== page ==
IHL’s Era of Application?

IHL’s Era of Application?

Today marks the 150th Anniversary of the signing of the first Geneva Convention — the Convention for the Amelioration of the Condition of the Wounded in Armies in the Field.  12 States signed it on August 22, 1864, and the treaty went on to have 57 parties before being replaced by later Geneva Conventions in 1906, 1929 and 1949.  The ICRC is using the occasion to make a call for more action on international humanitarian law and to spread knowledge about that law more generally (including a 4 minute video on the Rules of War in a Nutshell).  

It’s interesting to think about the full arc of IHL that this anniversary represents. It seems we’ve gone from decades of iteration — where States and others worked to hammer out what rules actually exist — to what is now much more an era of application.  Today’s IHL debates (many of which we’ve hosted here in recent weeks) regularly revolve around where, when and how specific rules apply to particular cases.  Or, they debate which rules exist only in treaty form versus those that have the status of customary international law.  Even in areas of new technology, the prevailing effort is to explain how existing rules govern by analogy (see, e.g., the Tallinn Manual).  These are all important and even laudatory causes.  But it does leave me with a question:  Is the corpus of IHL now largely complete, or should we expect another round of law generation akin to the Geneva Convention projects of 150 and 75 years ago?  Simply put, is there any new IHL to be made, and, if so, what should it be?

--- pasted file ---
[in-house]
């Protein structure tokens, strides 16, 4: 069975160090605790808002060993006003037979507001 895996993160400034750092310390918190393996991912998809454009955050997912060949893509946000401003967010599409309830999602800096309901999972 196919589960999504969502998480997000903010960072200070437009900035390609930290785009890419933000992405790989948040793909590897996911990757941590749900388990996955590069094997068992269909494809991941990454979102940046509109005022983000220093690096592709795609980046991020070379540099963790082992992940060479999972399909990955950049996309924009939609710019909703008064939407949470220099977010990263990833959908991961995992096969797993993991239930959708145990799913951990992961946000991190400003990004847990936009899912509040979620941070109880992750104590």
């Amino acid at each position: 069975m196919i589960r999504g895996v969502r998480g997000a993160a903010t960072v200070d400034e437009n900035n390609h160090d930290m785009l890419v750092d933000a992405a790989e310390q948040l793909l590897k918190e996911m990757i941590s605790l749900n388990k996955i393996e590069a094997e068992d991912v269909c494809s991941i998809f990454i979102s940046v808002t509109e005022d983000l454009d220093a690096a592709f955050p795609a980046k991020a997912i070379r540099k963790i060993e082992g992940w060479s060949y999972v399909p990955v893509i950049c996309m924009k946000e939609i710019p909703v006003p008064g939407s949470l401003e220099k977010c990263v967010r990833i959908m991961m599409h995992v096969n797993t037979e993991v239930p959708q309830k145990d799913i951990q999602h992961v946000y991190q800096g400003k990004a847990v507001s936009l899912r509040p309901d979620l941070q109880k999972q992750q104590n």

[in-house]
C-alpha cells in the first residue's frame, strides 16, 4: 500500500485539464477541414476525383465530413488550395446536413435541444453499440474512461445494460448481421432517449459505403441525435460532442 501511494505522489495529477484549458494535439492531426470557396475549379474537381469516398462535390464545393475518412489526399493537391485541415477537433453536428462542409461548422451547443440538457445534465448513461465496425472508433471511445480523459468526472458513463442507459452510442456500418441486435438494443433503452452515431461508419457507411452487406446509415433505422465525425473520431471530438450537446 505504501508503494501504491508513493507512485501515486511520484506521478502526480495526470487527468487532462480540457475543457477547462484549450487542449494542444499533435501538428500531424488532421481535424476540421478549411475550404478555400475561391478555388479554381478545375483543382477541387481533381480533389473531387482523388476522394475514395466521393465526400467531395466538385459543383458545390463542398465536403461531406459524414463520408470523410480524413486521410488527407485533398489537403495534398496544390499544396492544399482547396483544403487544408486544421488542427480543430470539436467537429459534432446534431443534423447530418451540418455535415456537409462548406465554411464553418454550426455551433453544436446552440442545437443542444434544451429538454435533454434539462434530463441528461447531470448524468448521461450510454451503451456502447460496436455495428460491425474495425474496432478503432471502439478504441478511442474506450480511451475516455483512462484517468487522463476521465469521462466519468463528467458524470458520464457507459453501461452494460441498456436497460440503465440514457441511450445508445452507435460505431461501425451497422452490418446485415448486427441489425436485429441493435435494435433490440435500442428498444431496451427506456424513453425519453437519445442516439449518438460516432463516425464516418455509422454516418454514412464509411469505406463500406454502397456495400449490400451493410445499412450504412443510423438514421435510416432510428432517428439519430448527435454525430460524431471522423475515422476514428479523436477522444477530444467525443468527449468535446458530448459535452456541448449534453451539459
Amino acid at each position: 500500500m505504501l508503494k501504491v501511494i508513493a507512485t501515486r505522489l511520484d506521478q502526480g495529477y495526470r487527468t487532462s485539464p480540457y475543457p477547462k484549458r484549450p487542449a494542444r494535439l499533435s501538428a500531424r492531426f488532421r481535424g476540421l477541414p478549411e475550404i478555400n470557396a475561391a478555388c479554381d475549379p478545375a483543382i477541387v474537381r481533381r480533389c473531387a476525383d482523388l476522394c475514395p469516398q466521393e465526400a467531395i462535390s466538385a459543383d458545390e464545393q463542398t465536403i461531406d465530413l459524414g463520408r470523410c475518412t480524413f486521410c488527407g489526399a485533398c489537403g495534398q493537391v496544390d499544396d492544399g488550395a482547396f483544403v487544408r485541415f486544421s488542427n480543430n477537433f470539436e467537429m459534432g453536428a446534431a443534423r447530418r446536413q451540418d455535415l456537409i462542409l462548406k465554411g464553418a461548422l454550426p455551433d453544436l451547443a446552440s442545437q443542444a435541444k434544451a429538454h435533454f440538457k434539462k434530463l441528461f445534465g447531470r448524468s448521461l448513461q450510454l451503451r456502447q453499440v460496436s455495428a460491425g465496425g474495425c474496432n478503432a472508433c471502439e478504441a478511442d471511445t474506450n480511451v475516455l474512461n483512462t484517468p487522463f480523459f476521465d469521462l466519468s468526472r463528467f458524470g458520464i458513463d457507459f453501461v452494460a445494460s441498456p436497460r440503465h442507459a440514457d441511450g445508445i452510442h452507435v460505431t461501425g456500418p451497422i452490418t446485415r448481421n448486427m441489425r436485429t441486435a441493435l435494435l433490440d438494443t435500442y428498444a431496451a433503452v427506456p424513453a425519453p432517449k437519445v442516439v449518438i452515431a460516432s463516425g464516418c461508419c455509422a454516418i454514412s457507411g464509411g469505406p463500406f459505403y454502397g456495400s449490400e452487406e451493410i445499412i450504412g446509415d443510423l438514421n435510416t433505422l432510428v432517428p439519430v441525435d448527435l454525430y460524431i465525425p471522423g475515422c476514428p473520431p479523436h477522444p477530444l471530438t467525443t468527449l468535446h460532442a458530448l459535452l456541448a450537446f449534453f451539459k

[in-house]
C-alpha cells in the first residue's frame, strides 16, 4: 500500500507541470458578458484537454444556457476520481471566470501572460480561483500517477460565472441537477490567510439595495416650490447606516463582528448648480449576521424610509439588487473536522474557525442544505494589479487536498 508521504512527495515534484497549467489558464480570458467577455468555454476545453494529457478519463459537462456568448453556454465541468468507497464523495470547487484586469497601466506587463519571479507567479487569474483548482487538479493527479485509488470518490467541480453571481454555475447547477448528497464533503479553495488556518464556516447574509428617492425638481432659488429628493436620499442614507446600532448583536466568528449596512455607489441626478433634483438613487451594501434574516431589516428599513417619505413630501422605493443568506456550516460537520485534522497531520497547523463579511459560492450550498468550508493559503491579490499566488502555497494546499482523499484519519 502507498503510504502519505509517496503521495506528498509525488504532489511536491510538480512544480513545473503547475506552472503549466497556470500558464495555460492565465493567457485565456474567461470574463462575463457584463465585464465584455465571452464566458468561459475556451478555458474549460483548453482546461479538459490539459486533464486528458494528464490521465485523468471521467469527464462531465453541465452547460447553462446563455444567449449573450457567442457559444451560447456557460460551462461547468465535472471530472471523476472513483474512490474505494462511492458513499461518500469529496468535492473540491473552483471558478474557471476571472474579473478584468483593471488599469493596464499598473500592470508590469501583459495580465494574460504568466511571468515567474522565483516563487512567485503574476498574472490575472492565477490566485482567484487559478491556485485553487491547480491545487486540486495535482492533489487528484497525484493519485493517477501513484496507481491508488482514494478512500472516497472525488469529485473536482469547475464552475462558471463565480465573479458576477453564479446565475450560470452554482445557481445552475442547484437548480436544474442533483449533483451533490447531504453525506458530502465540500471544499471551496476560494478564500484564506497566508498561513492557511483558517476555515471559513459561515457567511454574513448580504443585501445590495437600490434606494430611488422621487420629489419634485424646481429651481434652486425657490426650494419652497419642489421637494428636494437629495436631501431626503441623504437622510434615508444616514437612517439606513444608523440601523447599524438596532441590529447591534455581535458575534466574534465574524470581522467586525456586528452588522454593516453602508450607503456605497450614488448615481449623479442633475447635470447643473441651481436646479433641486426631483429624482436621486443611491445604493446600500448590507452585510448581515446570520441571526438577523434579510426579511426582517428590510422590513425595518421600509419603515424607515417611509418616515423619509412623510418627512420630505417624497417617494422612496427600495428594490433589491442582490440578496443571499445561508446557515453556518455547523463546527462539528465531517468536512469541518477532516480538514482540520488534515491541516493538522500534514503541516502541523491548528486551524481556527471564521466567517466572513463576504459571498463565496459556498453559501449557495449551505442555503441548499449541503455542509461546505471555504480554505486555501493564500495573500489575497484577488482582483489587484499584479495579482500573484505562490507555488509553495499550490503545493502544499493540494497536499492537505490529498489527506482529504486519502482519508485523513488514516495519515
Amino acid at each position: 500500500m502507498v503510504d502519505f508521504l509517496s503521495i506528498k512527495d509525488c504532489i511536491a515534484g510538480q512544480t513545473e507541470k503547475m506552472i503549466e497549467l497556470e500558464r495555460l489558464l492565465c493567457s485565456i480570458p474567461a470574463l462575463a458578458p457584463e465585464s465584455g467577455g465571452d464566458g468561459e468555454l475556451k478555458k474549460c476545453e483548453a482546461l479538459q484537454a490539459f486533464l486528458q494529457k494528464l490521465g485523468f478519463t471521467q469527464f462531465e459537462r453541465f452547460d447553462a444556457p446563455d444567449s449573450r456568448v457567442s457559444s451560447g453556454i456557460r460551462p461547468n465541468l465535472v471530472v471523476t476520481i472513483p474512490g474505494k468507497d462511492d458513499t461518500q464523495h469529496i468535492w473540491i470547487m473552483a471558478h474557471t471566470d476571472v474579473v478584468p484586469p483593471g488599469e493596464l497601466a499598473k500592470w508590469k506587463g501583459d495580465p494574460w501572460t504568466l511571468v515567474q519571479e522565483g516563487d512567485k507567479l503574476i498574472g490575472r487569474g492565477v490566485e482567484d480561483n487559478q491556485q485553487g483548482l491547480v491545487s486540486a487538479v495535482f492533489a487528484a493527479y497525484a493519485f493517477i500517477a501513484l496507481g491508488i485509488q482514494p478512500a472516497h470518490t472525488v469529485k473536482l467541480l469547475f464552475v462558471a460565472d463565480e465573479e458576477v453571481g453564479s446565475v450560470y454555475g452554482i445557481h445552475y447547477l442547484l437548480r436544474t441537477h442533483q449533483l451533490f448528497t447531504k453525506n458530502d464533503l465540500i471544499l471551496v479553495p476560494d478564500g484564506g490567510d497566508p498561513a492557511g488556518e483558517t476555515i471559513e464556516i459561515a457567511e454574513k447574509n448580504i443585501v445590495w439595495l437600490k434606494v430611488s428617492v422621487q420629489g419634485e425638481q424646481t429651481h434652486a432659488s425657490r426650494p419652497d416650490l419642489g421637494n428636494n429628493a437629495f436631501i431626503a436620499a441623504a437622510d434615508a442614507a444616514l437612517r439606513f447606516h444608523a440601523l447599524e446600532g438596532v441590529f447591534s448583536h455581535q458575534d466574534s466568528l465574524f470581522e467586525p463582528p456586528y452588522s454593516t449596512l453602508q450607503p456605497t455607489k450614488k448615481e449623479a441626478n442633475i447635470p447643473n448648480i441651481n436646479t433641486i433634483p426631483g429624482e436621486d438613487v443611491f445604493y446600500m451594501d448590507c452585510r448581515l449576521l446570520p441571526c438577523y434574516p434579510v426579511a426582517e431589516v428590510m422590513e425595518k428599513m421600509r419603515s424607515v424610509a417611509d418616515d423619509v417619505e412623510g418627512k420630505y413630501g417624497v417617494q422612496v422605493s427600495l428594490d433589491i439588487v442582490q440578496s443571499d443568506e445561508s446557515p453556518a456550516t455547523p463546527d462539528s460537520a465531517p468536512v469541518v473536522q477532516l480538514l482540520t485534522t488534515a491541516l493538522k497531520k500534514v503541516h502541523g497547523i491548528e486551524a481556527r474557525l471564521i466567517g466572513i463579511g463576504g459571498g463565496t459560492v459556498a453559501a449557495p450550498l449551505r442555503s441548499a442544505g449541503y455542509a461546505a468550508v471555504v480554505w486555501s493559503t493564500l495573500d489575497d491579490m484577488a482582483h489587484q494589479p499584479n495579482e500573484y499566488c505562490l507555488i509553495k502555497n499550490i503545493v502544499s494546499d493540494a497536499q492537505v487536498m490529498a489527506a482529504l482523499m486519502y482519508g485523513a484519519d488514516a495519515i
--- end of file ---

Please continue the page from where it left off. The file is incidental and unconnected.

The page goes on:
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Foreign Relations Law
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John C. Dehn

Duncan, I think IHL is still being made in some respects, particularly in its field of application. It seems we have reached somewhat of a stalemate regarding substantive IHL norms, though their proper interpretation and the status/privileges/immunities to be afforded non-state fighters is still contested. I expect substantive changes in the future to be incremental, and would include the current autonomous weapons debates as potential incremental change regarding the necessary human involvement in initiating armed attacks. Field of application has always been a very dynamic area of IHL. IHL developments in the 19th, 20th and the early 21st Centuries did not only occur in the substance of IHL rules but also in the rules regulating their field of application. The law of war was one of “civilized” nations, applicable between only those who observed it. The 1899 and 1907 Hague Conventions continued this theme in that they had general participation clauses stating that the treaties and their regulations did not technically apply unless all parties to the conflict were parties to the treaties. Regarding non-international armed conflict, by custom or at least common understanding, the law of war also applied only to belligerencies, not insurgencies. States were loathe to actually… Read more »